A number of recent reports indicate oryzalin as an effective alternative to colchicine. It can be used as a potential replacement because it is safer to work with and, at least in some species, plantlet survival and tetraploid induction are higher at a much lower concentration than with colchicine (De Carvalho et al., 2005). Survival of W. lepida hypocotyl explants treated with oryzalin for 24 h at the two lowest concentrations (30 and 60 μm; Table 2) was lower than that of the two lowest concentrations (25 and 50 μm) of colchicine used (Table 1). At all other concentrations and treatment durations, survival was higher in oryzalin-treated explants than in those treated with colchicine.

Table 2.

Survival and ploidy level of Watsonia lepida plantlets regenerated from hypocotyl segments treated with oryzalin.

Table 2.

Download Figure

More polyploidization events (mixoploids or tetraploids) were observed when explants were treated with oryzalin compared with the colchicine treatments, indicating possible enhanced action compared with colchicine. Supporting this supposition, a number of tetraploid plants were found in three of the oryzalin treatments (Table 2; Fig. 1C). The treatment producing the most tetraploids was a 24-h duration in 120 μm oryzalin with 33% of surviving explants being tetraploid. Despite explant survival being only 30% in this treatment, it is not so poor as to abandon it completely. Väinölä and Repo (2001) suggest that a concentration and duration of treatment that is highly lethal (low survival) may be an advantage because it reduces the number of diploid and mixoploid plants that need to be screened and tested when the target is tetraploids. However, care must be taken even with this approach because the tetraploids induced by high concentrations may have aberrations like a reduced growth rate. In addition to doubling meristematic cells, high concentrations could adversely affect surrounding nondividing tissues, thereby reducing the overall vigor of the explant.

In some explants exposed to colchicine or oryzalin for 48 or 72 h, doubling of DNA content happened twice resulting in a plant containing diploid, tetraploid, and octoploid nuclei. In another individual, an intermediate peak between the diploid and tetraploid peak was observed (Fig. 1D). This peak, however, is unlikely to be triploid nuclei, because the peak is not equidistant from the diploid and tetraploid peak but appears to be of intermediate ploidy. Possibly, the oryzalin treatment caused a disruption in cell division in some of the cells such that DNA replication was not fully completed, leading to an incomplete doubling of the chromosomes and a plant that contains some sections/leaves of intermediate ploidy. Although uncommon, incomplete doubling and aneuploid and triploid production can occur when attempting to induce tetraploidy (Zlesak et al., 2005).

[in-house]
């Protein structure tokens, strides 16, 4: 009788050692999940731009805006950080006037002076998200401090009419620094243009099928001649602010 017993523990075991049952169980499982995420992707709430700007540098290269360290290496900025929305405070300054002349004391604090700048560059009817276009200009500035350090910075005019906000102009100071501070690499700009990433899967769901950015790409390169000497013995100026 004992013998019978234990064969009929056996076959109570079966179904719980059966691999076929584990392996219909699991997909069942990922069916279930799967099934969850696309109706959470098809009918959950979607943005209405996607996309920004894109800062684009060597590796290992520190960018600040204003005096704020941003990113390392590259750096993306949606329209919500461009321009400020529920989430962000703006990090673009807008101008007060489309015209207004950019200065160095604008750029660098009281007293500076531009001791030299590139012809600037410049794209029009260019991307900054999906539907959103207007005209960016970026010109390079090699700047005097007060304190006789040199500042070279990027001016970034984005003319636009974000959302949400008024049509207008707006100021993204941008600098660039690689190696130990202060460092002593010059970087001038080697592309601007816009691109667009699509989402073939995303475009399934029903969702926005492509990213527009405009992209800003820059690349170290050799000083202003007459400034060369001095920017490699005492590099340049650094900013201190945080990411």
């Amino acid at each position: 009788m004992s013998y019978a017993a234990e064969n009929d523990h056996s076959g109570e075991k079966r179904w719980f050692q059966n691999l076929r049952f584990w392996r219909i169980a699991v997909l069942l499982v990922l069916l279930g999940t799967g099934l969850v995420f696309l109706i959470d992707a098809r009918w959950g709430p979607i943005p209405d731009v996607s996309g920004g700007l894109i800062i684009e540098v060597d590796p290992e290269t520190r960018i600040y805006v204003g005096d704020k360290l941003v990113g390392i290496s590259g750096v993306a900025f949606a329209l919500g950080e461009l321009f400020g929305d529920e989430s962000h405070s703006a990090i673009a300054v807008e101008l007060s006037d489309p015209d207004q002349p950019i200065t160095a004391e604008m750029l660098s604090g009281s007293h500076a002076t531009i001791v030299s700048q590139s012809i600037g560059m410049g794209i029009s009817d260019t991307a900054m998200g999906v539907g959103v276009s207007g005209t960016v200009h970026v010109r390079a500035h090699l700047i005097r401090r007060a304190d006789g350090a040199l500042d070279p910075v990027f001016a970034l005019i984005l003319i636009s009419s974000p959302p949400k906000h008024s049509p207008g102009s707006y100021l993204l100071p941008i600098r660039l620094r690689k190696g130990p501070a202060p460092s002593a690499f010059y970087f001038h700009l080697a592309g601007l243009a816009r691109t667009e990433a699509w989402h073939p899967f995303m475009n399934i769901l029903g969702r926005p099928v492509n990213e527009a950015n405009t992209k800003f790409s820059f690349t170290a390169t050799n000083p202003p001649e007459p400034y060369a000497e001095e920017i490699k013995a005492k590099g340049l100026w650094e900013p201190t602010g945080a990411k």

In this study, more mixoploids were induced, and very few tetraploids were observed in most of the treatments. Similarly, in Rhododendron, both colchicine and oryzalin produced more plants of mixed ploidy than stable tetraploids (Väinölä and Repo, 2001). In closely related Gladiolus, a high percent (42.9) of plantlets treated with 125 μm colchicine were tetraploid with no mixploids induced (Suzuki et al., 2005). One explanation could be that multicellular tissue was used as the starting material in Watsonia compared with callus cultures (containing high numbers of individual cells undergoing rapid division) in Gladiolus. Thus, successful polyploid induction in Watsonia occurred in some cells and not in others. One possibility of improving this system is to use individual cells as starting material with the aim of producing a plant of only one ploidy level. Alternatively, additional concentrations and treatment times or sizes of explants could be evaluated because these can affect the percent of meristem cells successfully doubled and penetration of the chromosome-doubling agent, respectively (Allum et al., 2007). Most likely, penetration by the agent was through the cut end, and perhaps a method in which the entire explant is submerged (like in a liquid-shake culture) would improve penetration. It is possible to isolate complete polyploid sectors from mixoploid individuals eventually, but it may be simpler to discard these and produce stable tetraploids from scratch.

Watsonia plants take a number of years to produce a corm large enough to flower; thus, these tetraploid plants will have to be monitored until they flower to determine if altered ploidy level has any significant effect on plant height and flower morphology. Once flowering, fertility will need to be assessed to determine if barriers preventing seed production are present. Tetraploid plants in essence represent a new population with possibilities for epistatic interactions, and time will be needed to ensure genome stability. Superior genotypes with improved characteristics can then be selected for breeding purposes or micropropagated for commercial production and distributed to local nurseries.

Literature Cited